Philip Youdan, Partner at Cripps Pemberton Greenish
The death of a loved one is an incredibly difficult time for their friends and family. Tragically, however, this also presents an opportunity for fraud. In this article, we will look at certain types of probate fraud and explain what to be aware of and how to respond.
We are frequently asked to advise in circumstances where either a Will has been produced that is suspicious, for example it contradicts statements made by the deceased, is handwritten or made shortly before death, or where a Will cannot be found in circumstances where the deceased told family and friends that one had been prepared.
Whilst, in either case, there might be a legitimate explanation, such warning signs could be indicative of fraud. Examples of fraud in connection with the preparation of a Will include:
- Making false statements to persuade the deceased to make or changes the terms of a Will, known is “fraudulent calumny”;
- Exerting undue influence upon the deceased;
- Forgery; or
- Destroying or otherwise concealing a genuine Will.
Where a suspicious Will is produced, investigations can be made to try and determine its authenticity. Where the Will is professionally made, a copy of the Will file can be requested.
If the Will was prepared by someone connected to the deceased, statements can be taken from the witnesses as to their recollection. Where the person involved in preparing the Will stands to benefit from it, either directly or indirectly, a Court will regard this as creating ‘suspicious circumstances’. The more suspicious the circumstances, the less likely that a Court will uphold such a Will.
In cases where it is believed that deceased’s signature to a Will is a forgery, expert handwriting analysis can be obtained.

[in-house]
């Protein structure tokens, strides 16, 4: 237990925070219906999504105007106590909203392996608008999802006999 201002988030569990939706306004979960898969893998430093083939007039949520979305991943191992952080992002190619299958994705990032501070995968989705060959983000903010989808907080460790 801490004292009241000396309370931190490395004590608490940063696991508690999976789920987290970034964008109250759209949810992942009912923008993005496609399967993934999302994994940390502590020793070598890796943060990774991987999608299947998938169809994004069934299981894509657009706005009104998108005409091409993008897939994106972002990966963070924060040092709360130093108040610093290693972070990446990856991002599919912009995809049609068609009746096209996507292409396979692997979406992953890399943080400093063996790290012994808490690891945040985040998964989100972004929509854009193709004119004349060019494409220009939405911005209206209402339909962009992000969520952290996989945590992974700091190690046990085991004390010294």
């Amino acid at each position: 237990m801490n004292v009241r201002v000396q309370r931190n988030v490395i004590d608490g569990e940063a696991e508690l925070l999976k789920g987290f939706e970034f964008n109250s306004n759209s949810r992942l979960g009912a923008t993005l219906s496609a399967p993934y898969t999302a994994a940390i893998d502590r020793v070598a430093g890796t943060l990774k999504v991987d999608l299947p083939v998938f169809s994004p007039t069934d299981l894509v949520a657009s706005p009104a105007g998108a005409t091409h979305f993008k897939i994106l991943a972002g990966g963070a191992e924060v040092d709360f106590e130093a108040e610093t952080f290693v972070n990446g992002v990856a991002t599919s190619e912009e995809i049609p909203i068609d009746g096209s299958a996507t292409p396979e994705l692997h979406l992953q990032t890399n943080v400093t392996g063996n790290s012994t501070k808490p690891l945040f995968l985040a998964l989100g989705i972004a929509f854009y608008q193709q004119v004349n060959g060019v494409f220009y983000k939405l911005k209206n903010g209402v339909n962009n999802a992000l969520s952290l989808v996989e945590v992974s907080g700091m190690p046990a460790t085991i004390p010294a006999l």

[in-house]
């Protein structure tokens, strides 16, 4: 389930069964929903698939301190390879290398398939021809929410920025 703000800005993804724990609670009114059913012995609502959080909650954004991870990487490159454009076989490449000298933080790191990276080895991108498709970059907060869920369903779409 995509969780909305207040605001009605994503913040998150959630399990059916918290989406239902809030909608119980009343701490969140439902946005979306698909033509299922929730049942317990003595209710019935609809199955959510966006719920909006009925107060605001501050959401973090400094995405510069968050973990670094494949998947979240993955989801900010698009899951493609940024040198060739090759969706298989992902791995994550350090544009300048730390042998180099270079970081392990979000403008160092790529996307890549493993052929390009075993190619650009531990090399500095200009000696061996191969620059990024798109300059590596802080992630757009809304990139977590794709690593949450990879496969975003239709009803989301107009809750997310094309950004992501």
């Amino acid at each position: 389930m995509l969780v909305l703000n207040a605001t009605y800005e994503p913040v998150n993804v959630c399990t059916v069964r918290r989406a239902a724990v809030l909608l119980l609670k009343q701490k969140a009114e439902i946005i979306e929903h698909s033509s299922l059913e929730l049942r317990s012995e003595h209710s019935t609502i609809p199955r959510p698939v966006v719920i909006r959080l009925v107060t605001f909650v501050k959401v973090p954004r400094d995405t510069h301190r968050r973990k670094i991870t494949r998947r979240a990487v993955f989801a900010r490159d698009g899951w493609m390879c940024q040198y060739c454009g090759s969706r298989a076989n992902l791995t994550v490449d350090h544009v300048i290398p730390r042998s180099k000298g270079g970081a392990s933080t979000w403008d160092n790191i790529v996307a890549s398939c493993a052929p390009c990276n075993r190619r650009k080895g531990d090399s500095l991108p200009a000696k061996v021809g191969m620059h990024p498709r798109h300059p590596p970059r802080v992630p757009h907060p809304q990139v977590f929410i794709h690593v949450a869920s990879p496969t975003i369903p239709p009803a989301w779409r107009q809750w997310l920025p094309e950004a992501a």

Where a Will cannot be found, there is a presumption that it has been destroyed and is no longer valid. However, through the process of reconstruction, it may be possible to obtain a grant and administer an estate based on copy or an unsigned version of the Will and even based on the evidence of persons who saw the signed Will.
To counter the risk of Will fraud, the most effective steps are those take before death. This will include:
- Using a solicitor to prepare your Will and retain either the original or a copy;
- Telling family and friends, or other professionals, in writing that you have made a Will, where the original is being stored and provide them with a copy.
After death, if you suspect Will fraud, you should immediately register a Caveat. A Caveat prevents a grant being issued (provided it has not already been issued) and gives those concerned time to take legal advice and make proper investigations.
Missing funds and fraudulent claims
It is common for concerns to arise over the status of financial transactions involving the deceased. These concerns typically relate to either:
- Payments made from the deceased’s funds before their death; or
- Claims that debts are owed by the deceased that need to be repaid from their estate.